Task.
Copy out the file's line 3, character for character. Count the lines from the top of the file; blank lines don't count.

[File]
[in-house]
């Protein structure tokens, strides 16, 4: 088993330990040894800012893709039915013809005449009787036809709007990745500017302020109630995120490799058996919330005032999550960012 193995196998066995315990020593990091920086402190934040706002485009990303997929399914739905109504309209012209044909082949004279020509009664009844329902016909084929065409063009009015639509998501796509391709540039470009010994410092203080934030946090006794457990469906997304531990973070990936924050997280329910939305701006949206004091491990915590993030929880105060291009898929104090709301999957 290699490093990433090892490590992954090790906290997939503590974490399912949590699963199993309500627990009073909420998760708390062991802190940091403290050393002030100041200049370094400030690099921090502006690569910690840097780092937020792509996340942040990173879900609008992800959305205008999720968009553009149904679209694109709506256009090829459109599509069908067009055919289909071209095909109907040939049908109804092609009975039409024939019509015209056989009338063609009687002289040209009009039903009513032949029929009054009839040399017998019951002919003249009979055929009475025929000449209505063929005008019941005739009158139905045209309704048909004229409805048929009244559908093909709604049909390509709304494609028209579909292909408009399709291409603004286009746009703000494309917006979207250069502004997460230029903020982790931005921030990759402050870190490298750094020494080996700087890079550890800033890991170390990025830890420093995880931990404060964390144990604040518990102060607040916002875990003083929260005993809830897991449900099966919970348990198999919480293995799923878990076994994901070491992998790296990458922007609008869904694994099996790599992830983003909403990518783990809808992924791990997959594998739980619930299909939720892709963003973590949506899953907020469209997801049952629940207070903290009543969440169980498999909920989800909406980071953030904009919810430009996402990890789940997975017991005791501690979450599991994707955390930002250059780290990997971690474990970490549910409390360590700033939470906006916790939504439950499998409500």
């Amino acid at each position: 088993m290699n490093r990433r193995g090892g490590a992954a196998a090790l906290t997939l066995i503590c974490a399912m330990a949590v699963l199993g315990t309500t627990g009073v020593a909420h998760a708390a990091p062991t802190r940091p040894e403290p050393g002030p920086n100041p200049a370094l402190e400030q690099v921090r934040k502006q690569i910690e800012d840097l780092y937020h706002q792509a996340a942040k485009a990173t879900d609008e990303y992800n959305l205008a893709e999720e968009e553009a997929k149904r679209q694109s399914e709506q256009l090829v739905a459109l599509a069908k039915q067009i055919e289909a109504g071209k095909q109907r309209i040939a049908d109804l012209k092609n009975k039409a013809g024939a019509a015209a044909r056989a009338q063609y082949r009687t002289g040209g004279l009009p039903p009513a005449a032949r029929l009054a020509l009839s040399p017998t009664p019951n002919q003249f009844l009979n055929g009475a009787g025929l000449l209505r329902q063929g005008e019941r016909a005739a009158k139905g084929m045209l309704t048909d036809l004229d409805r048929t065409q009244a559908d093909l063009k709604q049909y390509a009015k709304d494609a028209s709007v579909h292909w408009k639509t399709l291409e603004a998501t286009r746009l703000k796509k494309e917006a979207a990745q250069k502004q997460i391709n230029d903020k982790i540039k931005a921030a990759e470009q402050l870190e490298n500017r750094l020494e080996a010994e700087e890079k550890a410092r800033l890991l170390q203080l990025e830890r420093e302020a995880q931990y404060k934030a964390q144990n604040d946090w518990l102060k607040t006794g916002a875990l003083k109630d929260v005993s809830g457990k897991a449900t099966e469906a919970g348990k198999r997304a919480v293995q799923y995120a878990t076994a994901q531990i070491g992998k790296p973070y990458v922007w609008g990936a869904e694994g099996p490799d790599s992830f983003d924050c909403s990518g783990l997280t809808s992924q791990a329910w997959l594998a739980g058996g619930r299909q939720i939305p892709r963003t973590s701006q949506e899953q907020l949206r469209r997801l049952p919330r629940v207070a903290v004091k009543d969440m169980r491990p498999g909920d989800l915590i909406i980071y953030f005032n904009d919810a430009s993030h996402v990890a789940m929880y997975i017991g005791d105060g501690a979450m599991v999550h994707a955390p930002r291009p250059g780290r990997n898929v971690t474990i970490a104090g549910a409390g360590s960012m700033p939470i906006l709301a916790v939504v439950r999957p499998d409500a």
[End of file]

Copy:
């Amino acid at each position: 088993m290699n490093r990433r193995g090892g490590a992954a196998a090790l906290t997939l066995i503590c974490a399912m330990a949590v699963l199993g315990t309500t627990g009073v020593a909420h998760a708390a990091p062991t802190r940091p040894e403290p050393g002030p920086n100041p200049a370094l402190e400030q690099v921090r934040k502006q690569i910690e800012d840097l780092y937020h706002q792509a996340a942040k485009a990173t879900d609008e990303y992800n959305l205008a893709e999720e968009e553009a997929k149904r679209q694109s399914e709506q256009l090829v739905a459109l599509a069908k039915q067009i055919e289909a109504g071209k095909q109907r309209i040939a049908d109804l012209k092609n009975k039409a013809g024939a019509a015209a044909r056989a009338q063609y082949r009687t002289g040209g004279l009009p039903p009513a005449a032949r029929l009054a020509l009839s040399p017998t009664p019951n002919q003249f009844l009979n055929g009475a009787g025929l000449l209505r329902q063929g005008e019941r016909a005739a009158k139905g084929m045209l309704t048909d036809l004229d409805r048929t065409q009244a559908d093909l063009k709604q049909y390509a009015k709304d494609a028209s709007v579909h292909w408009k639509t399709l291409e603004a998501t286009r746009l703000k796509k494309e917006a979207a990745q250069k502004q997460i391709n230029d903020k982790i540039k931005a921030a990759e470009q402050l870190e490298n500017r750094l020494e080996a010994e700087e890079k550890a410092r800033l890991l170390q203080l990025e830890r420093e302020a995880q931990y404060k934030a964390q144990n604040d946090w518990l102060k607040t006794g916002a875990l003083k109630d929260v005993s809830g457990k897991a449900t099966e469906a919970g348990k198999r997304a919480v293995q799923y995120a878990t076994a994901q531990i070491g992998k790296p973070y990458v922007w609008g990936a869904e694994g099996p490799d790599s992830f983003d924050c909403s990518g783990l997280t809808s992924q791990a329910w997959l594998a739980g058996g619930r299909q939720i939305p892709r963003t973590s701006q949506e899953q907020l949206r469209r997801l049952p919330r629940v207070a903290v004091k009543d969440m169980r491990p498999g909920d989800l915590i909406i980071y953030f005032n904009d919810a430009s993030h996402v990890a789940m929880y997975i017991g005791d105060g501690a979450m599991v999550h994707a955390p930002r291009p250059g780290r990997n898929v971690t474990i970490a104090g549910a409390g360590s960012m700033p939470i906006l709301a916790v939504v439950r999957p499998d409500a």